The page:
Ebola crisis: Woman in Australia being tested for deadly virus

Australian nurse developed a 'low grade' fever after returning from Sierra Leone

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The Independent Online

A woman in Australia is being tested for Ebola after developing a fever since returning home from Sierra Leone.

Health officials confirmed the 57-year-old woman developed a “low grade” fever on Thursday, and was taken to Cairns hospital to be assessed by specialists.

The woman had been working as a nurse in Sierra Leone for a month and was exposed to people with the virus. She has been identified by a colleague as Sue-Ellen Kovack, who was working with the Red Cross.

Queensland’s chief health officer Dr Jeanette Young said the woman returned to Australia over the weekend, and arrived at her home in Cairns on Tuesday.

 

“She had been in quarantine since then, following the protocol that we put in place nationally,” Dr Young said.

“This morning she rang up as part of that protocol after she had developed a low grade fever of 37.6 degrees Celsius,” she added.

The nurse arrived at the hospital’s emergency department at 1pm local time on Thursday and was assessed by infectious disease specialists. Her blood samples are currently being taken to Brisbane to be tested for Ebola, Dr Young said.

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Dr Young said the nurse has “done everything appropriately,” explaining that she was “perfectly well” when arriving in Australia, displaying no symptoms or fever, adding that she has “not been out in the community in Cairns, she has been at home testing herself”.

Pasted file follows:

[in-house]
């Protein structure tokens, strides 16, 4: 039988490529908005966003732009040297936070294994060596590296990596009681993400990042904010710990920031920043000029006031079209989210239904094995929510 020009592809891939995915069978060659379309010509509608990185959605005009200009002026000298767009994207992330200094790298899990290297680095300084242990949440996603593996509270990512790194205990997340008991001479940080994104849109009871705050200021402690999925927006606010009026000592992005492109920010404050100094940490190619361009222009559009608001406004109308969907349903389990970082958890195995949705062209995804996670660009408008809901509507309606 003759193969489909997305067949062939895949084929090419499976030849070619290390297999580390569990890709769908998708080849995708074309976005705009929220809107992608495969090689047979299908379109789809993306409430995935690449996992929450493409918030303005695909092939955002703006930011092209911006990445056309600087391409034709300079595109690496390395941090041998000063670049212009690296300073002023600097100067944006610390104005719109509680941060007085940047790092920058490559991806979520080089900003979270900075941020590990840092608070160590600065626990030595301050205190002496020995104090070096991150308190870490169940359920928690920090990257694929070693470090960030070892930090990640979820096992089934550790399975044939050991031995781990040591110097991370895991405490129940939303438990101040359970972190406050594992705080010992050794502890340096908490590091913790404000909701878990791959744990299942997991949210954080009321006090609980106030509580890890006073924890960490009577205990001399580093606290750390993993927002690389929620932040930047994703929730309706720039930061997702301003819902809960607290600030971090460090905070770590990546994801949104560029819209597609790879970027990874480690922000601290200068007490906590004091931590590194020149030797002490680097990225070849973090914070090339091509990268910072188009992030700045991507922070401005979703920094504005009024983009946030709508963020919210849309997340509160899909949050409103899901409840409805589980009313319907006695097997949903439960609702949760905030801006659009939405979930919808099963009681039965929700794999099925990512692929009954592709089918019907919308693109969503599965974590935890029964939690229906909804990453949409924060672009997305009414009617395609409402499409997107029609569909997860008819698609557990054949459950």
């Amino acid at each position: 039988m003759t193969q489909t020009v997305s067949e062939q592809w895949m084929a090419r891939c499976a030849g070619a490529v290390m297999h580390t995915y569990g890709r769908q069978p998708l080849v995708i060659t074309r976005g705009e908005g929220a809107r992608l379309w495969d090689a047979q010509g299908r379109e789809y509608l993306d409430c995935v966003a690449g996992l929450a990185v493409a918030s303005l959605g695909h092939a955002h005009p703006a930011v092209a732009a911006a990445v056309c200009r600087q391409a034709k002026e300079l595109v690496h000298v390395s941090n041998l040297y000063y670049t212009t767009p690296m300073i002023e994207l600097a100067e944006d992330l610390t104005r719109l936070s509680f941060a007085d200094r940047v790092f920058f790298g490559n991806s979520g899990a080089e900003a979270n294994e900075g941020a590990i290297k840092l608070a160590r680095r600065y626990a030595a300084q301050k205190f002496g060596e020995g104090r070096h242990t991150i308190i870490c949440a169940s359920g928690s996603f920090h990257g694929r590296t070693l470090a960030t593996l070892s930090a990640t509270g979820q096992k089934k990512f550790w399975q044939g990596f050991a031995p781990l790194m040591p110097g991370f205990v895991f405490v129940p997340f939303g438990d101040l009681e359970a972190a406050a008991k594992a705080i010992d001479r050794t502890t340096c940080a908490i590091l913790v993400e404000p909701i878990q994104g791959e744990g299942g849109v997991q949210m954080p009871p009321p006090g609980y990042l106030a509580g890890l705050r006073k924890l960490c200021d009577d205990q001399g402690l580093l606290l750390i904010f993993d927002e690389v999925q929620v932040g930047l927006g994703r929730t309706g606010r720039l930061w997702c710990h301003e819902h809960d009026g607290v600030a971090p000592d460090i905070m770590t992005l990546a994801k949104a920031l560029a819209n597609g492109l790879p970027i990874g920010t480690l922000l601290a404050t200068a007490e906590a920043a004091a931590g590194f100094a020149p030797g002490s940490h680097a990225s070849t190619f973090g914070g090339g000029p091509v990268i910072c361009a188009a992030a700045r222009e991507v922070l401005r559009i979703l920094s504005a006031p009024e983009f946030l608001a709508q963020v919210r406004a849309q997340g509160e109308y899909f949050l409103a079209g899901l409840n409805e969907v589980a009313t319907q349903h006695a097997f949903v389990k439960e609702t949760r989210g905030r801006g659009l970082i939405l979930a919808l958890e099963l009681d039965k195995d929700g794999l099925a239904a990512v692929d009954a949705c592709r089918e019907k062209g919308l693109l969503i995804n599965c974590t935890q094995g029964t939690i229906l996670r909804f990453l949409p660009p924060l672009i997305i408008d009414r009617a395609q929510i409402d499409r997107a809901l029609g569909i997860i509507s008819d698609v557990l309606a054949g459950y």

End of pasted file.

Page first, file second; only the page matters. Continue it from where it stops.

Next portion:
The nurse’s test results are expected in the coming hours.

The case in Cairns comes as Australian officials revealed that quarantine officers have tested and cleared six people suspected of having Ebola at airports.

Prime Minister Tony Abbot said on Thursday that it is “not impossible” that Ebola would travel to the country. “What we’re doing is carefully monitoring everyone who’s coming into this country who’s been to West Africa,” he said.

A total of 651 people have been interviewed at Australian airports between August and October, the Australian Health department revealed, with six were held and later cleared.

“In every state, public hospitals have been prepared to deal with Ebola cases should we get any.

“We’ve spent $80m on top of the $40m we give every year to the World Health Organisation specifically on Ebola precautions. We’re constantly monitoring and reviewing the situation to see what more can be done,” Mr Abbot told 3AW.

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